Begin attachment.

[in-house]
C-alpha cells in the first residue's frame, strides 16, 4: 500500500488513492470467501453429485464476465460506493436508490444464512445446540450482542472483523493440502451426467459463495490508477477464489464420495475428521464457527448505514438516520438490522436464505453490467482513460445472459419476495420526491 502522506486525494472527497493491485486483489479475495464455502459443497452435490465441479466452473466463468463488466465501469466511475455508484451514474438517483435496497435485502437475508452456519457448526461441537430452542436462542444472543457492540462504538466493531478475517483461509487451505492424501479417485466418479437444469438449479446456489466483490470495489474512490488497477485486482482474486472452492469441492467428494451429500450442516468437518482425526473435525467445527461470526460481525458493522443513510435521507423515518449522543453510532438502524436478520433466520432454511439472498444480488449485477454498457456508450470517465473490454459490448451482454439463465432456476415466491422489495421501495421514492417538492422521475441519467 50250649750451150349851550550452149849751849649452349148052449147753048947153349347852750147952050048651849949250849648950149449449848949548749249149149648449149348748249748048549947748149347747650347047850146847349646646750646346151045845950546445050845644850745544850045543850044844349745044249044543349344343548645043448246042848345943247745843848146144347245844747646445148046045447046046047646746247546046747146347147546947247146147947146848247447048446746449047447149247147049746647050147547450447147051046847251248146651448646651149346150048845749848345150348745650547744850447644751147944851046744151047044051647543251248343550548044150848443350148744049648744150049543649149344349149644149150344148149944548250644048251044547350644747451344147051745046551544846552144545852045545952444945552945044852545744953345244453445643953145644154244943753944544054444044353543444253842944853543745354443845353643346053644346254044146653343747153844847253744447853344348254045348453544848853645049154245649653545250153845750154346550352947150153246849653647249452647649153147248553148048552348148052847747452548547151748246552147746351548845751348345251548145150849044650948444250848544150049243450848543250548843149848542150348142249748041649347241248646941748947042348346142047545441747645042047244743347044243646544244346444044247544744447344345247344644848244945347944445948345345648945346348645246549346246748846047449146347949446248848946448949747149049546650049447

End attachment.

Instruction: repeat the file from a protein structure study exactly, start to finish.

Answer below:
[in-house]
C-alpha cells in the first residue's frame, strides 16, 4: 500500500488513492470467501453429485464476465460506493436508490444464512445446540450482542472483523493440502451426467459463495490508477477464489464420495475428521464457527448505514438516520438490522436464505453490467482513460445472459419476495420526491 502522506486525494472527497493491485486483489479475495464455502459443497452435490465441479466452473466463468463488466465501469466511475455508484451514474438517483435496497435485502437475508452456519457448526461441537430452542436462542444472543457492540462504538466493531478475517483461509487451505492424501479417485466418479437444469438449479446456489466483490470495489474512490488497477485486482482474486472452492469441492467428494451429500450442516468437518482425526473435525467445527461470526460481525458493522443513510435521507423515518449522543453510532438502524436478520433466520432454511439472498444480488449485477454498457456508450470517465473490454459490448451482454439463465432456476415466491422489495421501495421514492417538492422521475441519467 50250649750451150349851550550452149849751849649452349148052449147753048947153349347852750147952050048651849949250849648950149449449848949548749249149149648449149348748249748048549947748149347747650347047850146847349646646750646346151045845950546445050845644850745544850045543850044844349745044249044543349344343548645043448246042848345943247745843848146144347245844747646445148046045447046046047646746247546046747146347147546947247146147947146848247447048446746449047447149247147049746647050147547450447147051046847251248146651448646651149346150048845749848345150348745650547744850447644751147944851046744151047044051647543251248343550548044150848443350148744049648744150049543649149344349149644149150344148149944548250644048251044547350644747451344147051745046551544846552144545852045545952444945552945044852545744953345244453445643953145644154244943753944544054444044353543444253842944853543745354443845353643346053644346254044146653343747153844847253744447853344348254045348453544848853645049154245649653545250153845750154346550352947150153246849653647249452647649153147248553148048552348148052847747452548547151748246552147746351548845751348345251548145150849044650948444250848544150049243450848543250548843149848542150348142249748041649347241248646941748947042348346142047545441747645042047244743347044243646544244346444044247544744447344345247344644848244945347944445948345345648945346348645246549346246748846047449146347949446248848946448949747149049546650049447